This fact of paramount significance was also reflected in the latest Moradabad disturbances when, braving the gravest provocations from the custodians of law and order, the entire range of riots remained confined to street or house battles between a section of the minority community and the police (the minority community being the worst victims, as is clearly revealed from even the official figures of casualties dished out), with a few instances of lumpen elements allegedly employed by the police attacking and killing some members of minority families.

According to a senior CPI leader of the locality, Anees Jalali, the police action has not been able to break the strong bonds of communal amity, notwithstanding all the efforts of the adminis-trative officials. What is singularly noteworthy is that both Hindus and Muslims have condemned the police misdeeds, “unprecedented in Moradabad’s history”.

President of Moradabad Ward Congress-I Committee Altaf Hussain and also General Secretary of Moradabad Town Congress-I Committee Shamsul Islam said they had seen how Hindu traders had denounced the role of the police when the police and the PAC were looting Muslim shops in Mandi Chowk at 4 pm on August 13.

Now let me return to Siddiq. He looked haggard and tired that night when we called on him at his place. It was that same day—August 13—an auspicious day turned into a black day of sorrow. Siddiq said he had himself seen about 150 bodies, a large number being those of children, in the Idgah and Galshahid areas.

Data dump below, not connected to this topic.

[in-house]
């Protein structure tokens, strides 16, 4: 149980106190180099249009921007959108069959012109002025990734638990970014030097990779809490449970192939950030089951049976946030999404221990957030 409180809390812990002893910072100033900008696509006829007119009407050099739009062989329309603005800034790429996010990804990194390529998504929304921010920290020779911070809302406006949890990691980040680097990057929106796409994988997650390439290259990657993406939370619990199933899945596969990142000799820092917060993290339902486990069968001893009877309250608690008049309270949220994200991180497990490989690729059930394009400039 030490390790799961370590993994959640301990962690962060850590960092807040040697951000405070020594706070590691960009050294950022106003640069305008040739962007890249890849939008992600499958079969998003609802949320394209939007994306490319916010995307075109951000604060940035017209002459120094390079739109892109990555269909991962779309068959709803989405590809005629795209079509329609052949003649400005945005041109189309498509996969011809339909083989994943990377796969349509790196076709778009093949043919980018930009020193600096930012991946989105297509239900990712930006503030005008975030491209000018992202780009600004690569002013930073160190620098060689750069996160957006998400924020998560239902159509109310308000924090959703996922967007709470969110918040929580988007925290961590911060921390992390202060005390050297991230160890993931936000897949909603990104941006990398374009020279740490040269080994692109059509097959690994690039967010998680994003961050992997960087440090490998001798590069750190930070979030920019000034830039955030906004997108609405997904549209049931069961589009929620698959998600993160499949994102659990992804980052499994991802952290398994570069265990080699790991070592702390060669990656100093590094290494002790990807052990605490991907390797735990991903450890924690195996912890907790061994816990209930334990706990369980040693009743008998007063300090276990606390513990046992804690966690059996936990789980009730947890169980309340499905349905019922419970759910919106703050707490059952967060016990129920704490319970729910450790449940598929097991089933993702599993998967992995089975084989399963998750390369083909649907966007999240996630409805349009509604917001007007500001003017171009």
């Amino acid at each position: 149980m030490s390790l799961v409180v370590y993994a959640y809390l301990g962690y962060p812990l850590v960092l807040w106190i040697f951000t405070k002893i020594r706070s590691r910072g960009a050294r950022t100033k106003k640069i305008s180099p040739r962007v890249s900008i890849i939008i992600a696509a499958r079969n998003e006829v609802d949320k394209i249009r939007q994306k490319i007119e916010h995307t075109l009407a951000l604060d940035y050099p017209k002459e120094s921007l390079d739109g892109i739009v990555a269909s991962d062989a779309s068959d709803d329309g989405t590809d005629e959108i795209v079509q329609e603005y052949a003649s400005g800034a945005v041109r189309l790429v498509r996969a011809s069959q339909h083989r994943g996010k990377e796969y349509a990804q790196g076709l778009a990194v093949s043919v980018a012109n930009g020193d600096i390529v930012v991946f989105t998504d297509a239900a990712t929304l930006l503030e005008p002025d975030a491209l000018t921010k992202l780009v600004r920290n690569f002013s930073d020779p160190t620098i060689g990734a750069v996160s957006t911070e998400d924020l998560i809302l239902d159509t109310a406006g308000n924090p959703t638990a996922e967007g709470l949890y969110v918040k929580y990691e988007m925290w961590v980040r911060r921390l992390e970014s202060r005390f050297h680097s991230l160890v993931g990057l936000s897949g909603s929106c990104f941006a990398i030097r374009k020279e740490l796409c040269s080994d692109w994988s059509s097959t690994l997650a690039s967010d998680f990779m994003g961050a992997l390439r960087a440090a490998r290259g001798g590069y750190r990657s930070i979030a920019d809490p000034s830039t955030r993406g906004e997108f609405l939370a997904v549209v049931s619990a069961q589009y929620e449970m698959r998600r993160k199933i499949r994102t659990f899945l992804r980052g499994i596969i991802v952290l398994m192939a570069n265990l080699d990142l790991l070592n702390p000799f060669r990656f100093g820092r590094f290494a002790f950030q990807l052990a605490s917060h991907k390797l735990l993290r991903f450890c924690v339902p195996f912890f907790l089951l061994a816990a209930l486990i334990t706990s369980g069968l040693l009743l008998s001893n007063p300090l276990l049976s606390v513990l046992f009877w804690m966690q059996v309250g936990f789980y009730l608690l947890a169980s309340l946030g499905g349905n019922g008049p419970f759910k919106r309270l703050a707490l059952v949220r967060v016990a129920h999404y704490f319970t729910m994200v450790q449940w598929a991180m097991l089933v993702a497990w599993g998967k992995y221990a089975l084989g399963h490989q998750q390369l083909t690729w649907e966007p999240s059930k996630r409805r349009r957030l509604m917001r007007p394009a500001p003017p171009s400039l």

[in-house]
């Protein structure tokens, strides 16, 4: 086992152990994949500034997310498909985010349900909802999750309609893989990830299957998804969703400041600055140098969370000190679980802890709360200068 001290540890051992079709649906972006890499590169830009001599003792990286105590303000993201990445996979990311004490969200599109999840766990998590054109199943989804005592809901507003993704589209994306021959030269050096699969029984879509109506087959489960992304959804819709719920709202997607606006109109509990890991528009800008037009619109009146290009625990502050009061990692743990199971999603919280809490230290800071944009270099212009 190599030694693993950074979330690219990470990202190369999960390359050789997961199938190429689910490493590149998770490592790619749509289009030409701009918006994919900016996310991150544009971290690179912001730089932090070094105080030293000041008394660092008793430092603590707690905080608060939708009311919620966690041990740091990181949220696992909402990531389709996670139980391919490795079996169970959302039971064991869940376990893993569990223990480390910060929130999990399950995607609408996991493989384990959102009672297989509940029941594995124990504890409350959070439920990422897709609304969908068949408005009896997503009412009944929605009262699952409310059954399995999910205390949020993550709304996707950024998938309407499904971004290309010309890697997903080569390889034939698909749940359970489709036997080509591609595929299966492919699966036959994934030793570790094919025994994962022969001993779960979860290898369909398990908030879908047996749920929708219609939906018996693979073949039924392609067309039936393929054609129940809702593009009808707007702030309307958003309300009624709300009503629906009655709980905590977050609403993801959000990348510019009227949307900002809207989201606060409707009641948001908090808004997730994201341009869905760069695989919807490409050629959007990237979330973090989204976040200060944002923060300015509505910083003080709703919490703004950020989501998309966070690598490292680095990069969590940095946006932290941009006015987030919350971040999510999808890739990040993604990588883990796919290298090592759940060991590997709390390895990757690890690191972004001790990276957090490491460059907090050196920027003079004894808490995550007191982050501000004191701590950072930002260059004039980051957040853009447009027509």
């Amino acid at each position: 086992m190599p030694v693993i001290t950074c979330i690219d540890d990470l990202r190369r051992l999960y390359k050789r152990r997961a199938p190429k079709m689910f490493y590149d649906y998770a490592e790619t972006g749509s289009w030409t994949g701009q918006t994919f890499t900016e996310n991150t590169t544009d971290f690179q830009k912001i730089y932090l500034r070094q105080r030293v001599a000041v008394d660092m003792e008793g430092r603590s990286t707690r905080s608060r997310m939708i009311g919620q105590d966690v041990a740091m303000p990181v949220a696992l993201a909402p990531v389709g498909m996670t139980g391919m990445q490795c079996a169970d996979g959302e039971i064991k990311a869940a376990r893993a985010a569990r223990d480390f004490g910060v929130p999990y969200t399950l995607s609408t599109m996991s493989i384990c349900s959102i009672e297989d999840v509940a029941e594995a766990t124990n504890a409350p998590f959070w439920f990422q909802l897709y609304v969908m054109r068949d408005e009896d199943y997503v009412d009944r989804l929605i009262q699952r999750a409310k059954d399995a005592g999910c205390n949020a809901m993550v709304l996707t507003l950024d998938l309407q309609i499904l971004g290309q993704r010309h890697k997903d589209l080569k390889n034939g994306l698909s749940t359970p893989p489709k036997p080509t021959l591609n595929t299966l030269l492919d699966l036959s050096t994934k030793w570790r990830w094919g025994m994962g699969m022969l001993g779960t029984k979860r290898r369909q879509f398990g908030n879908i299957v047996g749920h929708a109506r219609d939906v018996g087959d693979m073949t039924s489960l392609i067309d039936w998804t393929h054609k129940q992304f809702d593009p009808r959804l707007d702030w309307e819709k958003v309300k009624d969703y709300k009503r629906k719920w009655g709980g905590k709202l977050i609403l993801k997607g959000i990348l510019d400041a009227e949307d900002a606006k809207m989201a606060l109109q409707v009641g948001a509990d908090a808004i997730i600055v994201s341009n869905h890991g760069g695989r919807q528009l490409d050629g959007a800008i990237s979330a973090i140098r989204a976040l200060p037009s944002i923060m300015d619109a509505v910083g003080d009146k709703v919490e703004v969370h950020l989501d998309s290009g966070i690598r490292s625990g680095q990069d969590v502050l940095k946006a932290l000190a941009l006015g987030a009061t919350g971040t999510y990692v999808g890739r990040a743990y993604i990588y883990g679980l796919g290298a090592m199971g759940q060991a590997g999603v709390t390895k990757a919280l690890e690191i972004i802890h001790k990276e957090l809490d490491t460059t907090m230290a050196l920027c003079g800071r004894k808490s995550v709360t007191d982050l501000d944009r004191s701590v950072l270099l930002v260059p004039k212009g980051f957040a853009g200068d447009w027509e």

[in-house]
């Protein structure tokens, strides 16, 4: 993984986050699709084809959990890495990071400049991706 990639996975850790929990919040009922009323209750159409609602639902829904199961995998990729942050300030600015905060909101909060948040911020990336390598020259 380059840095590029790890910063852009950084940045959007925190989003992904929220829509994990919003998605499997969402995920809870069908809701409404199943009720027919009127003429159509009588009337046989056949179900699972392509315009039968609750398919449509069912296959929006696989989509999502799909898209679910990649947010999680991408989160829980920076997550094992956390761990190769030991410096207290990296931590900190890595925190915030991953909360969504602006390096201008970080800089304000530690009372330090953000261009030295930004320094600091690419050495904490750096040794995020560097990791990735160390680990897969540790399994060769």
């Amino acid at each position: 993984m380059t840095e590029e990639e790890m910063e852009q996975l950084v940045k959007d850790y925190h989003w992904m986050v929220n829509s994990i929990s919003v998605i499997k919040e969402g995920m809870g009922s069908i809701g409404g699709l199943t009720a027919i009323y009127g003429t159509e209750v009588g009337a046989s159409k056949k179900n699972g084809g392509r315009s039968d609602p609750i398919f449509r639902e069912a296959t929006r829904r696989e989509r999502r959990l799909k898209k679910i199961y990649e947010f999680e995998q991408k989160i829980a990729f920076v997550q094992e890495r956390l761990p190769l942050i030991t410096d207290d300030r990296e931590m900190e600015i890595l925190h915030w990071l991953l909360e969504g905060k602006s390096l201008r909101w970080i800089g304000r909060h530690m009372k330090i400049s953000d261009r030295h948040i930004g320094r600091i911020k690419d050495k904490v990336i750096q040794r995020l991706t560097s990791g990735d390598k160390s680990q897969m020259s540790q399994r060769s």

Were you there when the firing took place? Siddiq nodded in the affirmative. When we saw the police resorting to indiscriminate firing, he tried to implore the officers to call a halt to it. He had in his arms a small child hit by bullets. But his requests were of no avail.

And then Siddiq disclosed something which has not been mentioned in any national daily. The bodies of the dead were all assembled by the police, thrown into trucks and driven away towards Sambhal.

The Congress-I leaders, including Siddiq, were emphatic in claiming that most of the deaths had taken place as a result of police firing.

This correspondent is convinced that the police in the beginning had deliberately tried to suppress the number of civilians killed. On the first day while details were given about the police constables on duty killed and injured (the names of the three deceased policemen were released and it was said that 16 more had been injured, three of them seriously), the number of civilians who died was kept as low as 21. The next day, when attempts to cover up proved fruitless, the figure jumped to 81 (with four policemen and one Provincial Civil Service man making the official total 86). On August 18, the number of dead was officially placed at 112, most of these being those killed on August 13 at the Idgah.